Atop a hillside overlooking the Rio de Janeiro coastline, dozens of hargadores have gathered to discuss the future of their homeland.
“It’s very difficult for people from other countries to find a place to live here,” said Carlos, a 27-year-old hairdresser.
“I am scared to move to another country because I want to live in the same place as my parents.”
Hargas have lived here for centuries, and many have come here in search of a better life.
But it is a new life for many that has led to a change in the way they think of their home.
Many hargalas say they do not have enough money to pay for housing or food.
They have taken to organizing events and organizing demonstrations, with many protesting against the country’s controversial immigration policies.
As a result, many hargaloers are now moving away from the city, according to Antonio, who works as a bartender in the area.
“It was not easy when I was young,” Antonio said.
He added that the city has become a haven for drug traffickers, which has lead to a spike in murders.
Despite the high crime rate, the area has gained popularity, with the government providing shelter to hundreds of thousands of migrants, many of whom are from countries like Guatemala, Honduras and El Salvador.
According to the Rio government, the country has nearly 1 million foreign migrants in the country, of whom more than 50,000 are in Rio.
But a recent report by the UN’s migration agency found that in many cases, the government has failed to provide adequate housing and health care to these migrants.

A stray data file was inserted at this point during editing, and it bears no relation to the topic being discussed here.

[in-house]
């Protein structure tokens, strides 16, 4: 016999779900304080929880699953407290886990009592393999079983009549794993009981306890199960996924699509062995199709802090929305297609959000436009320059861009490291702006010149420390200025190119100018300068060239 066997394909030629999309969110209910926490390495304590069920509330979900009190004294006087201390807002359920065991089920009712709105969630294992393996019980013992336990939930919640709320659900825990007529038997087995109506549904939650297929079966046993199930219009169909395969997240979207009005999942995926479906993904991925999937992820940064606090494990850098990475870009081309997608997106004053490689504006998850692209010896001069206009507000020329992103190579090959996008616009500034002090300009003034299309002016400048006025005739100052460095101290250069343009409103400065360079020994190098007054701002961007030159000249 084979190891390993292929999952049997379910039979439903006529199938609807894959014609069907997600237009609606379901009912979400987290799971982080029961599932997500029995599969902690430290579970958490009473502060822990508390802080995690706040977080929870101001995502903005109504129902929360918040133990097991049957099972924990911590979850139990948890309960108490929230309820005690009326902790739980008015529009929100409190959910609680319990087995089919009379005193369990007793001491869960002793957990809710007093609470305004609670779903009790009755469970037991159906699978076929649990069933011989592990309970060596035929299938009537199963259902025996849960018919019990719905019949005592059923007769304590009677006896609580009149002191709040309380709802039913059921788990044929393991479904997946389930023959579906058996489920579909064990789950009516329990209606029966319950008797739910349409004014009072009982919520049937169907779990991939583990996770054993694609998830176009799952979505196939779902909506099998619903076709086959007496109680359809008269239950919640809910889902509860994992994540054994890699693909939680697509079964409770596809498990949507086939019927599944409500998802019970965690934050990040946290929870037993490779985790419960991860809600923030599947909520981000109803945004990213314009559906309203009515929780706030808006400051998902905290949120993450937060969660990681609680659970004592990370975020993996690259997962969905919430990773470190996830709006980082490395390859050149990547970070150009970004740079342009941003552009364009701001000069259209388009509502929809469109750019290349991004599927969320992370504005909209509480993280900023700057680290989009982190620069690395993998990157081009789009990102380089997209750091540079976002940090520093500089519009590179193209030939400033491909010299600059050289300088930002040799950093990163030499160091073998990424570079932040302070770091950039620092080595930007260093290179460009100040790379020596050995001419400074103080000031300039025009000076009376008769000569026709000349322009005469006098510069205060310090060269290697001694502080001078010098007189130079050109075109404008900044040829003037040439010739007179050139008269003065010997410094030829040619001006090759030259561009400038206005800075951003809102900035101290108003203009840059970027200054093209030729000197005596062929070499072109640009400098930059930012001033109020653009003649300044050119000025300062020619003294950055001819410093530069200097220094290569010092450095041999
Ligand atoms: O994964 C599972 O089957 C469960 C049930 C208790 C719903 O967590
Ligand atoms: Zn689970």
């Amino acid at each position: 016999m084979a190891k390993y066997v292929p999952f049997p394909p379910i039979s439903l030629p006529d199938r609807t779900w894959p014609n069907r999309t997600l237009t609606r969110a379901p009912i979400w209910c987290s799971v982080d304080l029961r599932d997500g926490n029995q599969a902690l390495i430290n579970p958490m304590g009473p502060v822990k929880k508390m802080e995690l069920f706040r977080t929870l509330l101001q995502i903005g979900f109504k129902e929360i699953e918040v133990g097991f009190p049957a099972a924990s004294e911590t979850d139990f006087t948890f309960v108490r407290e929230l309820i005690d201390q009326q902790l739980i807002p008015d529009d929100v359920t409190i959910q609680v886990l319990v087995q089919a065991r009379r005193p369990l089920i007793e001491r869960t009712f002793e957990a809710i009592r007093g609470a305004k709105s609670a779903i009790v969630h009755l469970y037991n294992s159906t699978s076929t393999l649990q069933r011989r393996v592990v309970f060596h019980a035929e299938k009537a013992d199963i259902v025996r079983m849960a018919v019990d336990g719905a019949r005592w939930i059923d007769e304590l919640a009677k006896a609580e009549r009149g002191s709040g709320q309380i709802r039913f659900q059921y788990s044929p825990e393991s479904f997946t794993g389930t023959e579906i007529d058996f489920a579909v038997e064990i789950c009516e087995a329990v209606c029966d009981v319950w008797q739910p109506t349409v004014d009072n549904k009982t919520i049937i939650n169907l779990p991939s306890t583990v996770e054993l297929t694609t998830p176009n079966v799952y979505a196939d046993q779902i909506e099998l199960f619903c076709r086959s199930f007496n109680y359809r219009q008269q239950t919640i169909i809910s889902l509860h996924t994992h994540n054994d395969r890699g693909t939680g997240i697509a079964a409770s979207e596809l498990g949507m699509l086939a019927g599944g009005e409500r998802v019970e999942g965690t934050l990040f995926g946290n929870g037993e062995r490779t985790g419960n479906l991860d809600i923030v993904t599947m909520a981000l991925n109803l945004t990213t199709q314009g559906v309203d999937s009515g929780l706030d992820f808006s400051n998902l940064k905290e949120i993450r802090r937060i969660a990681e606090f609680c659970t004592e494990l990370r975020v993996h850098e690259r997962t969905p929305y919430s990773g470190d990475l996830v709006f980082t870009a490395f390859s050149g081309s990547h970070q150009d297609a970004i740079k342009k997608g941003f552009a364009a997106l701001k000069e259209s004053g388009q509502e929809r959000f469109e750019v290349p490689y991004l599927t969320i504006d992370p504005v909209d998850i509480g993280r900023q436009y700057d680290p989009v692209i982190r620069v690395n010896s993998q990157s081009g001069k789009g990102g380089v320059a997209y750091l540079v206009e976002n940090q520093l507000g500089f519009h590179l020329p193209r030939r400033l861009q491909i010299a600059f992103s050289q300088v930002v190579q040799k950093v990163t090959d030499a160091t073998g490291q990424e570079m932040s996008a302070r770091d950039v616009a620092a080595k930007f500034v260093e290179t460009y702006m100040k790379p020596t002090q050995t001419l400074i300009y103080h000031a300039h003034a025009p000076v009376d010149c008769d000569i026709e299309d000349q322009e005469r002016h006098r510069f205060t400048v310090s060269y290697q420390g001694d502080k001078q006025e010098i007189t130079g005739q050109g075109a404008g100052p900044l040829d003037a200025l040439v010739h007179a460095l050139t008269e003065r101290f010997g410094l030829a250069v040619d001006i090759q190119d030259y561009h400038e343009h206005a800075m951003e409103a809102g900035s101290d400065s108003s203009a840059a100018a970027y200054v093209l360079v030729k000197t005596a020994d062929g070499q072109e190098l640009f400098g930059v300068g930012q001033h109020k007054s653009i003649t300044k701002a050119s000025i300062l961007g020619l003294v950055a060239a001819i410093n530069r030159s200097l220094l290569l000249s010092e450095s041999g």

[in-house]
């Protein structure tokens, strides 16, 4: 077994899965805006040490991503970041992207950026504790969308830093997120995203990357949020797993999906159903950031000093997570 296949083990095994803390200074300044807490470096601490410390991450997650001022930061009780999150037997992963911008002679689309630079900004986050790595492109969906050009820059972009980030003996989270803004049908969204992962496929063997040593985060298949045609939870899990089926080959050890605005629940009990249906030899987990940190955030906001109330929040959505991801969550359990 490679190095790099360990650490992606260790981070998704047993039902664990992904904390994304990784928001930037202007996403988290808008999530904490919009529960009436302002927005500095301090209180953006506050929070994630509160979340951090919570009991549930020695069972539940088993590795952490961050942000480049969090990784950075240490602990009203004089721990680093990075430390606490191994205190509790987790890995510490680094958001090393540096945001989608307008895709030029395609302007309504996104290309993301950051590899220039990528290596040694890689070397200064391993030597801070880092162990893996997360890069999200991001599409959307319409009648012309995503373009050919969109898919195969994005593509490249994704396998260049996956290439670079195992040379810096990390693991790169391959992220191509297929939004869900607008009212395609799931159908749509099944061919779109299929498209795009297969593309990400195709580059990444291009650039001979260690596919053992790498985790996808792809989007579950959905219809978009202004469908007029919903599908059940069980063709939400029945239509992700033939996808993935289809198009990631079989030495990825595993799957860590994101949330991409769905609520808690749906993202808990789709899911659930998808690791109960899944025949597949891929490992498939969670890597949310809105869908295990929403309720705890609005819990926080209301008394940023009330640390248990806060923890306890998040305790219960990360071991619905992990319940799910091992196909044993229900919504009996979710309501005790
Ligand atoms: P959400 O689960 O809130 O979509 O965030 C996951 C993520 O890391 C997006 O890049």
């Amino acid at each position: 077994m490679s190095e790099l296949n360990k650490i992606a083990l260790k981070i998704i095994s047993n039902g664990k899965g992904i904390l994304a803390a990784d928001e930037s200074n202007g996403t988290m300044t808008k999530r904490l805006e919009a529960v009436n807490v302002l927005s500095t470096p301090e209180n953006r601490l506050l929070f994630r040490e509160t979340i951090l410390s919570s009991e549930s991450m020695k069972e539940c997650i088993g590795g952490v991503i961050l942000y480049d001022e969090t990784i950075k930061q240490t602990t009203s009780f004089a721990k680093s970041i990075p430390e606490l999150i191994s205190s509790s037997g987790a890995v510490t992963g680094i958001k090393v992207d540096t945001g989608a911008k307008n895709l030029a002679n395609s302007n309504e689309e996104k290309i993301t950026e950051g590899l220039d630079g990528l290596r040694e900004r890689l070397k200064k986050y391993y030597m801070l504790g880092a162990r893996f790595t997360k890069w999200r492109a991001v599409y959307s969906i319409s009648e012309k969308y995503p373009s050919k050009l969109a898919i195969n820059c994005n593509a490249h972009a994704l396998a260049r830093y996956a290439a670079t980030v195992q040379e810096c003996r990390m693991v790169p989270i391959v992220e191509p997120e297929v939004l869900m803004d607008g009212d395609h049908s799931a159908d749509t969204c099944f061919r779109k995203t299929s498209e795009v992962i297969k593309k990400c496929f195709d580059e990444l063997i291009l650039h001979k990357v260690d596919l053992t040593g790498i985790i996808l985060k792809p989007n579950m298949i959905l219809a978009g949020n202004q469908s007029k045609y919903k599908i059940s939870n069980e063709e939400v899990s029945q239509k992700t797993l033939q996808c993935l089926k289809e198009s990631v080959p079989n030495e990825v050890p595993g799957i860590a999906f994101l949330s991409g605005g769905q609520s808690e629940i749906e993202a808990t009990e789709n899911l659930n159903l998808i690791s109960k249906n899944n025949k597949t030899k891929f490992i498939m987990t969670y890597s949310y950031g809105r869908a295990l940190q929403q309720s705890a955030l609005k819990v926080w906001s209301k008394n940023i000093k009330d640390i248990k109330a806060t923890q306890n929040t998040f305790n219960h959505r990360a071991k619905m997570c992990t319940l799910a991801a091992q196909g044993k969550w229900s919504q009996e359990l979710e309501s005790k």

The report said Rio has no policy to address the needs of migrants who are fleeing persecution, such as children who have fled to other countries.
While some residents are moving away to other cities, others say they are staying put to preserve their families.
In a country where many people have fled violence and poverty, the situation for migrant families has been extremely challenging.
The Rio government has set up a “migration protection office” in the capital, Brasilia, to deal with the problem.
But for many, this is not enough.
“I have to pay a lot of money for food, for clothes, for medical care,” said Carmen, a hairdressing salon owner.
“If I do not leave, my children will not get the education they deserve.”
Carmen’s son, Diego, a 14-year old hairdressor, has been working as a haberdasher for six years.
He said he has to buy expensive hair and make sure the salon is clean.
I have a job and the price of a haircut is 50,0000 reais, he said.
And I am very, very sad about it.